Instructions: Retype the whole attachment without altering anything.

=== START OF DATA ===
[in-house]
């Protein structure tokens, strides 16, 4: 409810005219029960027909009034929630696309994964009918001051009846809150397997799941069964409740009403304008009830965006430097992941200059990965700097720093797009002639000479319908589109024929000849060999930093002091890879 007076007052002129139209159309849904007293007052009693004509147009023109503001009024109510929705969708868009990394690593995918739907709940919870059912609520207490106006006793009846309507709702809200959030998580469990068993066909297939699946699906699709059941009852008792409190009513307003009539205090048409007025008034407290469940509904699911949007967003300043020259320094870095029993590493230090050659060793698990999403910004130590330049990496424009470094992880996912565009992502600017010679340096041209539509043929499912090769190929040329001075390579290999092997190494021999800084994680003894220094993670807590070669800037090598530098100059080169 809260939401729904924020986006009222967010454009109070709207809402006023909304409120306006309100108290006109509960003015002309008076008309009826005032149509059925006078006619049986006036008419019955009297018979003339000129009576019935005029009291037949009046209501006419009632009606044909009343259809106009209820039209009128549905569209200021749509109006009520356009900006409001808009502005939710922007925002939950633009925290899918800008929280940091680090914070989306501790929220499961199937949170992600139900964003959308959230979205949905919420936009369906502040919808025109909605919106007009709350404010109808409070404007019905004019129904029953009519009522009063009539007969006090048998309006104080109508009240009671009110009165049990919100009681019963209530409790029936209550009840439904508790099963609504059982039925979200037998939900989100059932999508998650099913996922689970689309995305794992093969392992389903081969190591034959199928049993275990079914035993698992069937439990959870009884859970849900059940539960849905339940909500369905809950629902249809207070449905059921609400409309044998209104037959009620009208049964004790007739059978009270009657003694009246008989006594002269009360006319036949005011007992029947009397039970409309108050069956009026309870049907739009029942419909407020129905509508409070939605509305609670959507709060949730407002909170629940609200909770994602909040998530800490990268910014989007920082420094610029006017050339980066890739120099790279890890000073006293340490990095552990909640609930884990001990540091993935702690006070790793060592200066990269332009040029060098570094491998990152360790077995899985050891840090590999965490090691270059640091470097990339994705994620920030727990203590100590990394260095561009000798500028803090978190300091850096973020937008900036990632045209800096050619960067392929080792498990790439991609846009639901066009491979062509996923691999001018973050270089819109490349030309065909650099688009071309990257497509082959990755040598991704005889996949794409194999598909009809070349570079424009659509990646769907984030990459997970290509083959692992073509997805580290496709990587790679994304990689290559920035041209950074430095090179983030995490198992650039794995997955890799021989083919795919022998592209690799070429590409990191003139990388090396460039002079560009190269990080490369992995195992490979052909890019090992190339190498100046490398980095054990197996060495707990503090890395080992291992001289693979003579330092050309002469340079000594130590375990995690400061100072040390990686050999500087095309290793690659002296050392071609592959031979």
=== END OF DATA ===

[in-house]
């Protein structure tokens, strides 16, 4: 409810005219029960027909009034929630696309994964009918001051009846809150397997799941069964409740009403304008009830965006430097992941200059990965700097720093797009002639000479319908589109024929000849060999930093002091890879 007076007052002129139209159309849904007293007052009693004509147009023109503001009024109510929705969708868009990394690593995918739907709940919870059912609520207490106006006793009846309507709702809200959030998580469990068993066909297939699946699906699709059941009852008792409190009513307003009539205090048409007025008034407290469940509904699911949007967003300043020259320094870095029993590493230090050659060793698990999403910004130590330049990496424009470094992880996912565009992502600017010679340096041209539509043929499912090769190929040329001075390579290999092997190494021999800084994680003894220094993670807590070669800037090598530098100059080169 809260939401729904924020986006009222967010454009109070709207809402006023909304409120306006309100108290006109509960003015002309008076008309009826005032149509059925006078006619049986006036008419019955009297018979003339000129009576019935005029009291037949009046209501006419009632009606044909009343259809106009209820039209009128549905569209200021749509109006009520356009900006409001808009502005939710922007925002939950633009925290899918800008929280940091680090914070989306501790929220499961199937949170992600139900964003959308959230979205949905919420936009369906502040919808025109909605919106007009709350404010109808409070404007019905004019129904029953009519009522009063009539007969006090048998309006104080109508009240009671009110009165049990919100009681019963209530409790029936209550009840439904508790099963609504059982039925979200037998939900989100059932999508998650099913996922689970689309995305794992093969392992389903081969190591034959199928049993275990079914035993698992069937439990959870009884859970849900059940539960849905339940909500369905809950629902249809207070449905059921609400409309044998209104037959009620009208049964004790007739059978009270009657003694009246008989006594002269009360006319036949005011007992029947009397039970409309108050069956009026309870049907739009029942419909407020129905509508409070939605509305609670959507709060949730407002909170629940609200909770994602909040998530800490990268910014989007920082420094610029006017050339980066890739120099790279890890000073006293340490990095552990909640609930884990001990540091993935702690006070790793060592200066990269332009040029060098570094491998990152360790077995899985050891840090590999965490090691270059640091470097990339994705994620920030727990203590100590990394260095561009000798500028803090978190300091850096973020937008900036990632045209800096050619960067392929080792498990790439991609846009639901066009491979062509996923691999001018973050270089819109490349030309065909650099688009071309990257497509082959990755040598991704005889996949794409194999598909009809070349570079424009659509990646769907984030990459997970290509083959692992073509997805580290496709990587790679994304990689290559920035041209950074430095090179983030995490198992650039794995997955890799021989083919795919022998592209690799070429590409990191003139990388090396460039002079560009190269990080490369992995195992490979052909890019090992190339190498100046490398980095054990197996060495707990503090890395080992291992001289693979003579330092050309002469340079000594130590375990995690400061100072040390990686050999500087095309290793690659002296050392071609592959031979």